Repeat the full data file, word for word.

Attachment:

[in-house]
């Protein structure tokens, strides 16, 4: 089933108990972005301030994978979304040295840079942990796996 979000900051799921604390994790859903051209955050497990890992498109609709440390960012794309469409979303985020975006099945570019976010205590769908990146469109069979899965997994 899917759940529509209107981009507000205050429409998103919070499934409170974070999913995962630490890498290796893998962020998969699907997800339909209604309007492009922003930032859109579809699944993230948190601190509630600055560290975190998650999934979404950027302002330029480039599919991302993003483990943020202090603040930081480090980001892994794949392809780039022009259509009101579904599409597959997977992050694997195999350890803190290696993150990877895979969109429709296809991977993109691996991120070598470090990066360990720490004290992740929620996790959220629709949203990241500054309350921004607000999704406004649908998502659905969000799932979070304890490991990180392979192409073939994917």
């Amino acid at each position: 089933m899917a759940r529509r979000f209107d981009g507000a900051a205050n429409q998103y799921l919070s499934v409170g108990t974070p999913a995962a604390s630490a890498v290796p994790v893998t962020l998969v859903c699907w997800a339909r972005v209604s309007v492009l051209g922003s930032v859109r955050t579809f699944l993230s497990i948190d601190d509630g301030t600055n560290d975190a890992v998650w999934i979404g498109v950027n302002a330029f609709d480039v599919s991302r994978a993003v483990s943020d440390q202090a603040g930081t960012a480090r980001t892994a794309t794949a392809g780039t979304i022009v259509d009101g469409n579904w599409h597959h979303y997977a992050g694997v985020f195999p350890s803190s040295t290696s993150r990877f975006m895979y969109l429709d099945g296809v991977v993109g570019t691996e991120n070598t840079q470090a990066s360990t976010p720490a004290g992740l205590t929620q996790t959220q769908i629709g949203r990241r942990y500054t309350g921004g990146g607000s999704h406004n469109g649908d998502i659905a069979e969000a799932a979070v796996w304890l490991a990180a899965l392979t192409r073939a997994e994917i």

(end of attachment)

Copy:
[in-house]
């Protein structure tokens, strides 16, 4: 089933108990972005301030994978979304040295840079942990796996 979000900051799921604390994790859903051209955050497990890992498109609709440390960012794309469409979303985020975006099945570019976010205590769908990146469109069979899965997994 899917759940529509209107981009507000205050429409998103919070499934409170974070999913995962630490890498290796893998962020998969699907997800339909209604309007492009922003930032859109579809699944993230948190601190509630600055560290975190998650999934979404950027302002330029480039599919991302993003483990943020202090603040930081480090980001892994794949392809780039022009259509009101579904599409597959997977992050694997195999350890803190290696993150990877895979969109429709296809991977993109691996991120070598470090990066360990720490004290992740929620996790959220629709949203990241500054309350921004607000999704406004649908998502659905969000799932979070304890490991990180392979192409073939994917």
């Amino acid at each position: 089933m899917a759940r529509r979000f209107d981009g507000a900051a205050n429409q998103y799921l919070s499934v409170g108990t974070p999913a995962a604390s630490a890498v290796p994790v893998t962020l998969v859903c699907w997800a339909r972005v209604s309007v492009l051209g922003s930032v859109r955050t579809f699944l993230s497990i948190d601190d509630g301030t600055n560290d975190a890992v998650w999934i979404g498109v950027n302002a330029f609709d480039v599919s991302r994978a993003v483990s943020d440390q202090a603040g930081t960012a480090r980001t892994a794309t794949a392809g780039t979304i022009v259509d009101g469409n579904w599409h597959h979303y997977a992050g694997v985020f195999p350890s803190s040295t290696s993150r990877f975006m895979y969109l429709d099945g296809v991977v993109g570019t691996e991120n070598t840079q470090a990066s360990t976010p720490a004290g992740l205590t929620q996790t959220q769908i629709g949203r990241r942990y500054t309350g921004g990146g607000s999704h406004n469109g649908d998502i659905a069979e969000a799932a979070v796996w304890l490991a990180a899965l392979t192409r073939a997994e994917i």